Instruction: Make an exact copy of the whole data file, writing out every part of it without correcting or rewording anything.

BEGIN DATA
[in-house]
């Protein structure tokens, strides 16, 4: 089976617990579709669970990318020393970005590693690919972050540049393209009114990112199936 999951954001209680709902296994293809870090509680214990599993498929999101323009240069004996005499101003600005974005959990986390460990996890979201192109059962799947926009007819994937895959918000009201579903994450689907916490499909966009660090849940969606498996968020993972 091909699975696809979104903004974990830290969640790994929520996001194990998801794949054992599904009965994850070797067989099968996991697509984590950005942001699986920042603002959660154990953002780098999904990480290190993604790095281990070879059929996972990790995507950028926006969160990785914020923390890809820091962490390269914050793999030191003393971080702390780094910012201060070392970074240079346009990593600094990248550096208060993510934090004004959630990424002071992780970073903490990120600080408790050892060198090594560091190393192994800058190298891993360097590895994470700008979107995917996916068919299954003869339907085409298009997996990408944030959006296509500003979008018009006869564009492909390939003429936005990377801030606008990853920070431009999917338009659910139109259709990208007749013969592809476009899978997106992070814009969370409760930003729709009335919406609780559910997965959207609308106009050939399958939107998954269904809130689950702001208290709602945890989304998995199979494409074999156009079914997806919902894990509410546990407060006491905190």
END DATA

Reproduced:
[in-house]
């Protein structure tokens, strides 16, 4: 089976617990579709669970990318020393970005590693690919972050540049393209009114990112199936 999951954001209680709902296994293809870090509680214990599993498929999101323009240069004996005499101003600005974005959990986390460990996890979201192109059962799947926009007819994937895959918000009201579903994450689907916490499909966009660090849940969606498996968020993972 091909699975696809979104903004974990830290969640790994929520996001194990998801794949054992599904009965994850070797067989099968996991697509984590950005942001699986920042603002959660154990953002780098999904990480290190993604790095281990070879059929996972990790995507950028926006969160990785914020923390890809820091962490390269914050793999030191003393971080702390780094910012201060070392970074240079346009990593600094990248550096208060993510934090004004959630990424002071992780970073903490990120600080408790050892060198090594560091190393192994800058190298891993360097590895994470700008979107995917996916068919299954003869339907085409298009997996990408944030959006296509500003979008018009006869564009492909390939003429936005990377801030606008990853920070431009999917338009659910139109259709990208007749013969592809476009899978997106992070814009969370409760930003729709009335919406609780559910997965959207609308106009050939399958939107998954269904809130689950702001208290709602945890989304998995199979494409074999156009079914997806919902894990509410546990407060006491905190």